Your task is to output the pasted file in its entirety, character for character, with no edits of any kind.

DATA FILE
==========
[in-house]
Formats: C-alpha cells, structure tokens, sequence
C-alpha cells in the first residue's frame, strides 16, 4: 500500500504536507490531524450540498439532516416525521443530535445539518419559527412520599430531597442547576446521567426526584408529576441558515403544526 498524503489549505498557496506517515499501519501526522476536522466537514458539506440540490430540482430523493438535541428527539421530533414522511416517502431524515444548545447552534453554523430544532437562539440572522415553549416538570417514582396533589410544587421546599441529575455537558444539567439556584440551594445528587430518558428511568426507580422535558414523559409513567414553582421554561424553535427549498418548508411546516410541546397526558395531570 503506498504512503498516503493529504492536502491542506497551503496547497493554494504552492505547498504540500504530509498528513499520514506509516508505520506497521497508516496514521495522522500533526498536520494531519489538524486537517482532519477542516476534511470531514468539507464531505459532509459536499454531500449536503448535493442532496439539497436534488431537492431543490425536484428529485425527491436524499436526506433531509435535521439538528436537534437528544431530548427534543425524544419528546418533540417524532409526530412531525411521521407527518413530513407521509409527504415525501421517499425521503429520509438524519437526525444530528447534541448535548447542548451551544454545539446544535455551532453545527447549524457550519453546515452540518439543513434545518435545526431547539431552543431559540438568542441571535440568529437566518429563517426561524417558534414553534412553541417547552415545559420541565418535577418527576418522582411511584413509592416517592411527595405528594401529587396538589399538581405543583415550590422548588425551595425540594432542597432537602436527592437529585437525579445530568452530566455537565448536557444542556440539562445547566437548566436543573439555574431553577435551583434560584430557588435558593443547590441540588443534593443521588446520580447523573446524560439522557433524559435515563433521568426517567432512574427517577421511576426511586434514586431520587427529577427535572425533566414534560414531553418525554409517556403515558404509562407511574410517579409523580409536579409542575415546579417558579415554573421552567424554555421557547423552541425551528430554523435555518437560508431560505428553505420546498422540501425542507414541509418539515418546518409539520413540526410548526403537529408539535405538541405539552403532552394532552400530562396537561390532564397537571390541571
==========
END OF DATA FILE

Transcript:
[in-house]
Formats: C-alpha cells, structure tokens, sequence
C-alpha cells in the first residue's frame, strides 16, 4: 500500500504536507490531524450540498439532516416525521443530535445539518419559527412520599430531597442547576446521567426526584408529576441558515403544526 498524503489549505498557496506517515499501519501526522476536522466537514458539506440540490430540482430523493438535541428527539421530533414522511416517502431524515444548545447552534453554523430544532437562539440572522415553549416538570417514582396533589410544587421546599441529575455537558444539567439556584440551594445528587430518558428511568426507580422535558414523559409513567414553582421554561424553535427549498418548508411546516410541546397526558395531570 503506498504512503498516503493529504492536502491542506497551503496547497493554494504552492505547498504540500504530509498528513499520514506509516508505520506497521497508516496514521495522522500533526498536520494531519489538524486537517482532519477542516476534511470531514468539507464531505459532509459536499454531500449536503448535493442532496439539497436534488431537492431543490425536484428529485425527491436524499436526506433531509435535521439538528436537534437528544431530548427534543425524544419528546418533540417524532409526530412531525411521521407527518413530513407521509409527504415525501421517499425521503429520509438524519437526525444530528447534541448535548447542548451551544454545539446544535455551532453545527447549524457550519453546515452540518439543513434545518435545526431547539431552543431559540438568542441571535440568529437566518429563517426561524417558534414553534412553541417547552415545559420541565418535577418527576418522582411511584413509592416517592411527595405528594401529587396538589399538581405543583415550590422548588425551595425540594432542597432537602436527592437529585437525579445530568452530566455537565448536557444542556440539562445547566437548566436543573439555574431553577435551583434560584430557588435558593443547590441540588443534593443521588446520580447523573446524560439522557433524559435515563433521568426517567432512574427517577421511576426511586434514586431520587427529577427535572425533566414534560414531553418525554409517556403515558404509562407511574410517579409523580409536579409542575415546579417558579415554573421552567424554555421557547423552541425551528430554523435555518437560508431560505428553505420546498422540501425542507414541509418539515418546518409539520413540526410548526403537529408539535405538541405539552403532552394532552400530562396537561390532564397537571390541571